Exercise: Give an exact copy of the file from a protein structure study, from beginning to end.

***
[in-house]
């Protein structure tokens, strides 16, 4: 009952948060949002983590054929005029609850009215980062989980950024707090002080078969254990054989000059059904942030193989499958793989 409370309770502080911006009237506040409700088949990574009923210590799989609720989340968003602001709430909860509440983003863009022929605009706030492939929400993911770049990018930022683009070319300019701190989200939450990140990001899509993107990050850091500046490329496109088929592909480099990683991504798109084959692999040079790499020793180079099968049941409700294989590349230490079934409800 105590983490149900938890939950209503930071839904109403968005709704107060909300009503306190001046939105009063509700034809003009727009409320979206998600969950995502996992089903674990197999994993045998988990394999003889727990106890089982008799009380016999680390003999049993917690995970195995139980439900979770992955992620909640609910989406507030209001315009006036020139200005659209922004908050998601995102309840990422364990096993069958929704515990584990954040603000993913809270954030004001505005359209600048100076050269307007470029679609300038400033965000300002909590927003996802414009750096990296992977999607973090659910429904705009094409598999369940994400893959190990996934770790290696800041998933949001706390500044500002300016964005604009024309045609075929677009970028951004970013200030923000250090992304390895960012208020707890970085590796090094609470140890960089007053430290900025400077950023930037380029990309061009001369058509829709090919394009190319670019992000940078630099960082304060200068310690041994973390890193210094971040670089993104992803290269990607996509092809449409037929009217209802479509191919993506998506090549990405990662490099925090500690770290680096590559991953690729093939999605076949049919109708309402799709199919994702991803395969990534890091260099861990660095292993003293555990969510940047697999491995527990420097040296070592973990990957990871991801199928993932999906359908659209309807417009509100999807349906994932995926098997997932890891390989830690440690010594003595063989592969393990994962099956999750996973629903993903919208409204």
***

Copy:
[in-house]
């Protein structure tokens, strides 16, 4: 009952948060949002983590054929005029609850009215980062989980950024707090002080078969254990054989000059059904942030193989499958793989 409370309770502080911006009237506040409700088949990574009923210590799989609720989340968003602001709430909860509440983003863009022929605009706030492939929400993911770049990018930022683009070319300019701190989200939450990140990001899509993107990050850091500046490329496109088929592909480099990683991504798109084959692999040079790499020793180079099968049941409700294989590349230490079934409800 105590983490149900938890939950209503930071839904109403968005709704107060909300009503306190001046939105009063509700034809003009727009409320979206998600969950995502996992089903674990197999994993045998988990394999003889727990106890089982008799009380016999680390003999049993917690995970195995139980439900979770992955992620909640609910989406507030209001315009006036020139200005659209922004908050998601995102309840990422364990096993069958929704515990584990954040603000993913809270954030004001505005359209600048100076050269307007470029679609300038400033965000300002909590927003996802414009750096990296992977999607973090659910429904705009094409598999369940994400893959190990996934770790290696800041998933949001706390500044500002300016964005604009024309045609075929677009970028951004970013200030923000250090992304390895960012208020707890970085590796090094609470140890960089007053430290900025400077950023930037380029990309061009001369058509829709090919394009190319670019992000940078630099960082304060200068310690041994973390890193210094971040670089993104992803290269990607996509092809449409037929009217209802479509191919993506998506090549990405990662490099925090500690770290680096590559991953690729093939999605076949049919109708309402799709199919994702991803395969990534890091260099861990660095292993003293555990969510940047697999491995527990420097040296070592973990990957990871991801199928993932999906359908659209309807417009509100999807349906994932995926098997997932890891390989830690440690010594003595063989592969393990994962099956999750996973629903993903919208409204």